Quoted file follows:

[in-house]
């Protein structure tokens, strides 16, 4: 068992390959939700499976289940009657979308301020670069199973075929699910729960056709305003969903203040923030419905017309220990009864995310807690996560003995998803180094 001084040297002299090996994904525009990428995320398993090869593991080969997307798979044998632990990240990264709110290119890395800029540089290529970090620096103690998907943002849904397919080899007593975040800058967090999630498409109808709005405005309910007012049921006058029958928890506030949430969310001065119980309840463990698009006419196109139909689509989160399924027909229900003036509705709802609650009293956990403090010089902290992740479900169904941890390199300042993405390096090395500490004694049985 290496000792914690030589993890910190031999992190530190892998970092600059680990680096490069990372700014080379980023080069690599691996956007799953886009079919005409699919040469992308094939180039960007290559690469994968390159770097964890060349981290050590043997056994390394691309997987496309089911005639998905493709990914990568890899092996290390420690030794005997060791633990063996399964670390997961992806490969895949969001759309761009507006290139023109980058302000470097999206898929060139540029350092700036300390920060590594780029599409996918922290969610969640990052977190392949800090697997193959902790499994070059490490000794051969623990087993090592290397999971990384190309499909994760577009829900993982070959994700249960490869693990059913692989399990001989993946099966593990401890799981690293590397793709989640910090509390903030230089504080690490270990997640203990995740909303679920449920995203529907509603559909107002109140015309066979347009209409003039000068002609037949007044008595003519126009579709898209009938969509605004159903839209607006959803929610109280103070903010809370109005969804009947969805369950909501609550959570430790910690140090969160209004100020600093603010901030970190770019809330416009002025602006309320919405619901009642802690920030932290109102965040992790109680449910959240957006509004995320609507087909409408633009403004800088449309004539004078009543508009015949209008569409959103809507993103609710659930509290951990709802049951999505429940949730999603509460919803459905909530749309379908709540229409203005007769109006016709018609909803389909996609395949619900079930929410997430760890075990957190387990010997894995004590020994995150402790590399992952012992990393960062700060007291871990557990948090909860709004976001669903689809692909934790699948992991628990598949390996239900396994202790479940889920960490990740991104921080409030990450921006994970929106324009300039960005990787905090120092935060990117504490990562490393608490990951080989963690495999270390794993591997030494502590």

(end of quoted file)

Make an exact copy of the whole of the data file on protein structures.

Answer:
[in-house]
């Protein structure tokens, strides 16, 4: 068992390959939700499976289940009657979308301020670069199973075929699910729960056709305003969903203040923030419905017309220990009864995310807690996560003995998803180094 001084040297002299090996994904525009990428995320398993090869593991080969997307798979044998632990990240990264709110290119890395800029540089290529970090620096103690998907943002849904397919080899007593975040800058967090999630498409109808709005405005309910007012049921006058029958928890506030949430969310001065119980309840463990698009006419196109139909689509989160399924027909229900003036509705709802609650009293956990403090010089902290992740479900169904941890390199300042993405390096090395500490004694049985 290496000792914690030589993890910190031999992190530190892998970092600059680990680096490069990372700014080379980023080069690599691996956007799953886009079919005409699919040469992308094939180039960007290559690469994968390159770097964890060349981290050590043997056994390394691309997987496309089911005639998905493709990914990568890899092996290390420690030794005997060791633990063996399964670390997961992806490969895949969001759309761009507006290139023109980058302000470097999206898929060139540029350092700036300390920060590594780029599409996918922290969610969640990052977190392949800090697997193959902790499994070059490490000794051969623990087993090592290397999971990384190309499909994760577009829900993982070959994700249960490869693990059913692989399990001989993946099966593990401890799981690293590397793709989640910090509390903030230089504080690490270990997640203990995740909303679920449920995203529907509603559909107002109140015309066979347009209409003039000068002609037949007044008595003519126009579709898209009938969509605004159903839209607006959803929610109280103070903010809370109005969804009947969805369950909501609550959570430790910690140090969160209004100020600093603010901030970190770019809330416009002025602006309320919405619901009642802690920030932290109102965040992790109680449910959240957006509004995320609507087909409408633009403004800088449309004539004078009543508009015949209008569409959103809507993103609710659930509290951990709802049951999505429940949730999603509460919803459905909530749309379908709540229409203005007769109006016709018609909803389909996609395949619900079930929410997430760890075990957190387990010997894995004590020994995150402790590399992952012992990393960062700060007291871990557990948090909860709004976001669903689809692909934790699948992991628990598949390996239900396994202790479940889920960490990740991104921080409030990450921006994970929106324009300039960005990787905090120092935060990117504490990562490393608490990951080989963690495999270390794993591997030494502590």